Error Checking in Excel
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Thread: #VALUE! error causing calculation problems in SUM formula

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    Okay. I've heard people say that you should not get a #VALUE! error simply because of blank cells - that a blank cell is interpreted as zero. Well, that does not seem to be the case for me. I have a spreadsheet that is summing data in column W for all the previous cells (Ex: A3:V3) in that row. Row 1 will be fine, row 2 will be fine, but row 3 doesn't have any data, so cell W3 displays the error message "#VALUE!"

    Now, in cell W26, I'm summing W1:W25. I have 3 instances in column W where the formula result displays as #VALUE!. Therefore, W26 is also displaying as #VALUE!.

    So, in very literal terms (because I'm much more of an English person than a computer guru), could someone explain to me how to fix this?

    Thanks in advance to all the smarties!

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    Make sure that there are no hidden columns with errors that you're including in you sum formula.

    Try deleting the sum formulas and use Excel to find the errors by: Choosing Edit > Goto from the menu, click Special, click Formulas and uncheck all but errors, click OK. Excel should select all cells with errors, or alert you if none is found.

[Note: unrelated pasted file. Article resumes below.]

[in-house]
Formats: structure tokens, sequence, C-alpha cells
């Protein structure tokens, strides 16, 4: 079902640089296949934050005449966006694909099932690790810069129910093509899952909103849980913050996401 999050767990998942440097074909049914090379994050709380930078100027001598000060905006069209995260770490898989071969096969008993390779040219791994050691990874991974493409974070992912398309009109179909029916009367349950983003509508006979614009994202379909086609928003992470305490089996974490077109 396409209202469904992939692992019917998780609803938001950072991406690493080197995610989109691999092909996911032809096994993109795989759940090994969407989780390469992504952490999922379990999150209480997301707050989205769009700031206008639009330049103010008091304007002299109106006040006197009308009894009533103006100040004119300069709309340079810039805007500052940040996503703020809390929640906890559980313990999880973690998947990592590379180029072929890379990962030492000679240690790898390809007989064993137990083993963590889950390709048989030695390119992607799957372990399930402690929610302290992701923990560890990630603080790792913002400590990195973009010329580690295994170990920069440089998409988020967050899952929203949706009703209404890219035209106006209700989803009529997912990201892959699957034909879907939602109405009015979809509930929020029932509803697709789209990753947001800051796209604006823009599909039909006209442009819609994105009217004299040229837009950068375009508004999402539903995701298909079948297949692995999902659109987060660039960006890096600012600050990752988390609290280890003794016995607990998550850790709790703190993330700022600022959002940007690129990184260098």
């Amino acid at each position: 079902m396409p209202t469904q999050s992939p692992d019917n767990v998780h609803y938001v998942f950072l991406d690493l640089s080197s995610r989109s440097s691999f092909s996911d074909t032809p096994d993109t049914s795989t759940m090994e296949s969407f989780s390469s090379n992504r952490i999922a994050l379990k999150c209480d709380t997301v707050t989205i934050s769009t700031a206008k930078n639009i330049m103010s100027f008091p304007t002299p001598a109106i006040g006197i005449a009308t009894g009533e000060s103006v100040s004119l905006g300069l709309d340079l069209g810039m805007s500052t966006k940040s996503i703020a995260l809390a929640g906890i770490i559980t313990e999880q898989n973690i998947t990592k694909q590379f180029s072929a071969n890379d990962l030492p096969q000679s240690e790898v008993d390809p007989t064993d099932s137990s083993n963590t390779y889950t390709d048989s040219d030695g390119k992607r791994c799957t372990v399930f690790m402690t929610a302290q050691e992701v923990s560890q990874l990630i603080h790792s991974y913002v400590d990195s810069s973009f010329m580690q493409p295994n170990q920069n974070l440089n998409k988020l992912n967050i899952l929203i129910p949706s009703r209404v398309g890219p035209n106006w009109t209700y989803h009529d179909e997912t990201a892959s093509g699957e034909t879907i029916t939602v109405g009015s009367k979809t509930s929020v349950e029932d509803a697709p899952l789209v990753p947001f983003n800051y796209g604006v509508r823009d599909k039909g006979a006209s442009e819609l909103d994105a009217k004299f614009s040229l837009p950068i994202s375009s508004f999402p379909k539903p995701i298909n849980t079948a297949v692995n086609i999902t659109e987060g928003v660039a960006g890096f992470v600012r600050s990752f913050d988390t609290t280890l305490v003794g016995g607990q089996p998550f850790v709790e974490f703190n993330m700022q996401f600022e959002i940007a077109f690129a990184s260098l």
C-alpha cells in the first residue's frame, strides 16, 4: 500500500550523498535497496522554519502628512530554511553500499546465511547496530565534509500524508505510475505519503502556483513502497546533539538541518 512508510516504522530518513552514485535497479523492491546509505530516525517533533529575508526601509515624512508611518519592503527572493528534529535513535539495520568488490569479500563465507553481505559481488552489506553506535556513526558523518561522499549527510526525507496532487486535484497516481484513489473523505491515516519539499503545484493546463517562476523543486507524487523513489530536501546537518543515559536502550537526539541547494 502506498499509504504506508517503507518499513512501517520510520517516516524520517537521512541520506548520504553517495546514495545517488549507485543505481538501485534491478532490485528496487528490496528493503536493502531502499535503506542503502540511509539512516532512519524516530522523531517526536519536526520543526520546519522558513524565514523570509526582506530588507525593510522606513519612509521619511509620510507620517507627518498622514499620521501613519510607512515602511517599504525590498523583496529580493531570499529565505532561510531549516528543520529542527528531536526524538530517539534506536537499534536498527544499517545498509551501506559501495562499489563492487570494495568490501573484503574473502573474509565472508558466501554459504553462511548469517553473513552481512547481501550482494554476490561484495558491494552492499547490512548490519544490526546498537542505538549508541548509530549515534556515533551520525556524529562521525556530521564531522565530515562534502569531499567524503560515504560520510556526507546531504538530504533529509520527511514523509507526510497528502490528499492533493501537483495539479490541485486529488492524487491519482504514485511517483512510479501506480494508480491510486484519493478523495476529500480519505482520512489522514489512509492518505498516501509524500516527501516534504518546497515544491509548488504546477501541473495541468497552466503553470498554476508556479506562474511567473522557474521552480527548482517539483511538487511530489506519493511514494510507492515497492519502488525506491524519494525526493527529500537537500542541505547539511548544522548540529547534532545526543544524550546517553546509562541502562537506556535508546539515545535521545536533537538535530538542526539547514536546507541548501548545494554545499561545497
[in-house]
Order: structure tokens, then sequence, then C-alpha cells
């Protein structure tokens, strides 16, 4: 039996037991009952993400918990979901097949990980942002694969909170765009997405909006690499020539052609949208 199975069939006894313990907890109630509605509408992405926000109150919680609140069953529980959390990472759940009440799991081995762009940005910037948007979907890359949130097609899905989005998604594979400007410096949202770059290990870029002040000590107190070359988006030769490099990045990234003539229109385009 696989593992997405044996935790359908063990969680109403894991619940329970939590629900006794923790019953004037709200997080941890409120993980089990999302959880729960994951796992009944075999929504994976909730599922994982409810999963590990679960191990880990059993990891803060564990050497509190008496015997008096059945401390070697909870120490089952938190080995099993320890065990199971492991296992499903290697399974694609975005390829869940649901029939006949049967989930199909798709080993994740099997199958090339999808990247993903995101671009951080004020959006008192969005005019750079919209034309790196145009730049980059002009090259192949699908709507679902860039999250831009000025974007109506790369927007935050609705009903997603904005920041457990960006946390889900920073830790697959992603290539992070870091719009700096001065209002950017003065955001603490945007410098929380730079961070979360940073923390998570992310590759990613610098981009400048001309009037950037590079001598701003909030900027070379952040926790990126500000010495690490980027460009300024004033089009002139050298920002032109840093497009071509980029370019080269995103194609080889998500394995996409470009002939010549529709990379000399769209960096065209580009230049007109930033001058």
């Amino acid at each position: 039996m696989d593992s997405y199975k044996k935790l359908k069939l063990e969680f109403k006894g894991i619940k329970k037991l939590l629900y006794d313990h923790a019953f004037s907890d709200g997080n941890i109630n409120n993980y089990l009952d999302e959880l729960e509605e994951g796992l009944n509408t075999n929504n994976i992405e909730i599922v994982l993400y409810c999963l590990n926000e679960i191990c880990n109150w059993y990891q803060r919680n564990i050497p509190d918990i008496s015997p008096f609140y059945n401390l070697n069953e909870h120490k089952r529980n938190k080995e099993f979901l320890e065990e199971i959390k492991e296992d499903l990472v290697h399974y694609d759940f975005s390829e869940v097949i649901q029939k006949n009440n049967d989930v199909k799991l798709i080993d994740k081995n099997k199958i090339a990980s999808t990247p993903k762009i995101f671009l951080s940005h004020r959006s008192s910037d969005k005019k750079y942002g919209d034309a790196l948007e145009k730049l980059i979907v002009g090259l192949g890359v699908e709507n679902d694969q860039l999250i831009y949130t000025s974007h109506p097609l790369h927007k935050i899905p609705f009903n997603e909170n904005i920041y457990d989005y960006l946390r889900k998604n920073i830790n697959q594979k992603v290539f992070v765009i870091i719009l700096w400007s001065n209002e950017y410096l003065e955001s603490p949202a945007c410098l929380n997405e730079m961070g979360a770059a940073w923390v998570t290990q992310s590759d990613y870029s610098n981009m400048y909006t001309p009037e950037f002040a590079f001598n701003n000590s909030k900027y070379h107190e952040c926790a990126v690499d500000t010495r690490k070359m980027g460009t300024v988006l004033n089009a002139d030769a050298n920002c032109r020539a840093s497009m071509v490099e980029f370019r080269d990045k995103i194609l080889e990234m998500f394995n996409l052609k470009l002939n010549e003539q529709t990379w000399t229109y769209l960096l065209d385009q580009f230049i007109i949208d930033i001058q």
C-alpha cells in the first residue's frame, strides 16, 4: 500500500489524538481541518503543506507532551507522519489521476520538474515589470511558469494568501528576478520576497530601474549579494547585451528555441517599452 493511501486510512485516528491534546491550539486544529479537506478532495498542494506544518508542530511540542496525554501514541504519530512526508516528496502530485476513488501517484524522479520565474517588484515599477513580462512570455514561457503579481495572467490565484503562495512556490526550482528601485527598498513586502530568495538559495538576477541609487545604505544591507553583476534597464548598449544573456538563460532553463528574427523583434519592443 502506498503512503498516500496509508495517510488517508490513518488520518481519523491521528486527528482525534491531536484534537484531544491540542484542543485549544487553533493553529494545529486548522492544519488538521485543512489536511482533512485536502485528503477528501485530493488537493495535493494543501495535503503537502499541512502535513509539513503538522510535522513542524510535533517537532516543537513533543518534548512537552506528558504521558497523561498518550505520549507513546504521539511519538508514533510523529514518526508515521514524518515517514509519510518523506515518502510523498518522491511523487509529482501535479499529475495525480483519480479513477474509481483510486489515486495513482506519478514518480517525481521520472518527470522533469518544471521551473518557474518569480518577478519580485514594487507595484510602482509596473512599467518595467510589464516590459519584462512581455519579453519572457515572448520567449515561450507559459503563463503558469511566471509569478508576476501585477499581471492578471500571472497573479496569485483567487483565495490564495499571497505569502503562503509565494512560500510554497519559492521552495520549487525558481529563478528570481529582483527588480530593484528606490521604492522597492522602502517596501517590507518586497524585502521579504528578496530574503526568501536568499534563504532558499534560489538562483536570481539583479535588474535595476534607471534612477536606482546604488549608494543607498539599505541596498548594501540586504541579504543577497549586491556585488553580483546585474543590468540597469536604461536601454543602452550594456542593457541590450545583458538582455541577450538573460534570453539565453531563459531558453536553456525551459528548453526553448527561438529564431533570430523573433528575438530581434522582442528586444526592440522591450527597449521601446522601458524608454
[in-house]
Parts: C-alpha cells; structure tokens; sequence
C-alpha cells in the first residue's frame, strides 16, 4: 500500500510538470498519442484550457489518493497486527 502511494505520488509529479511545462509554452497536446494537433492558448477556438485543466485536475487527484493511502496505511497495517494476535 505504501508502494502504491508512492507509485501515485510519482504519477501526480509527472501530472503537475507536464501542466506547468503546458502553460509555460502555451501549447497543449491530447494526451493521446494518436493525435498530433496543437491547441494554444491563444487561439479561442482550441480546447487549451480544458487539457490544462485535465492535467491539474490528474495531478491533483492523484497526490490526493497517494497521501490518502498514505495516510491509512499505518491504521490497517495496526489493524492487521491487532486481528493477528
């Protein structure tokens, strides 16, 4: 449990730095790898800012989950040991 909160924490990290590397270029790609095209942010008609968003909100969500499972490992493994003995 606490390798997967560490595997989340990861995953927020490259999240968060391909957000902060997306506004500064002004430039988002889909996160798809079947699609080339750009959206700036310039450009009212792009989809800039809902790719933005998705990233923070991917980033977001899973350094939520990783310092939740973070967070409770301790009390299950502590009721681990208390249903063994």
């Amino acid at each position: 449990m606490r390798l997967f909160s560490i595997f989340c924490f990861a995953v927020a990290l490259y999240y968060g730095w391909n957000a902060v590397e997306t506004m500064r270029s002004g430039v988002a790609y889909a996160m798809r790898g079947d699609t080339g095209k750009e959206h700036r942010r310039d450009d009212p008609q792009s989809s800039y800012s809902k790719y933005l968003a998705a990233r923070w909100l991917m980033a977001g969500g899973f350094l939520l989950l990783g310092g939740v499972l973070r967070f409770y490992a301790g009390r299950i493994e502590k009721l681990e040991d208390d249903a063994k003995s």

It's never too late to learn something new.

    Ricky

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    MrExcel MVP Aladin Akyurek's Avatar
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    Care to post the formula that you must have in W1:W25, the range that you want to sum/total in W26?

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    Okay, here's what happened. I looked at every cell being pulled in for the formula, and there was no data in any of them. HOWEVER, I thought, just for the heck of it, I'd try clearing those cells, and that worked. What the heck? I sincerely do not understand the workings of the world sometimes.

    But, just out of curiosity, IS there a way to format a column so that if a formula results in an error message, a zero is returned instead? I know maybe it's better to find the error, but in cases like the question I asked, where it was something ridiculous like it was, and it would involve me clearing the offending cells (and the spreadsheet might be thousands of rows long), how would one go about trading errors for zeroes? If there is, in fact, a way.

    Thanks for your help so far, people!

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    Try using the on-line help and research the ISERROR function. Can set as part of a formula:

    =if(iserror(A1),"0",(your formula))

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    MrExcel MVP Aladin Akyurek's Avatar
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    On 2002-04-15 14:03, nancyo wrote:
    Try using the on-line help and research the ISERROR function. Can set as part of a formula:

    =if(iserror(A1),"0",(your formula))
    No need for double quotes around the zero.

    Aladin

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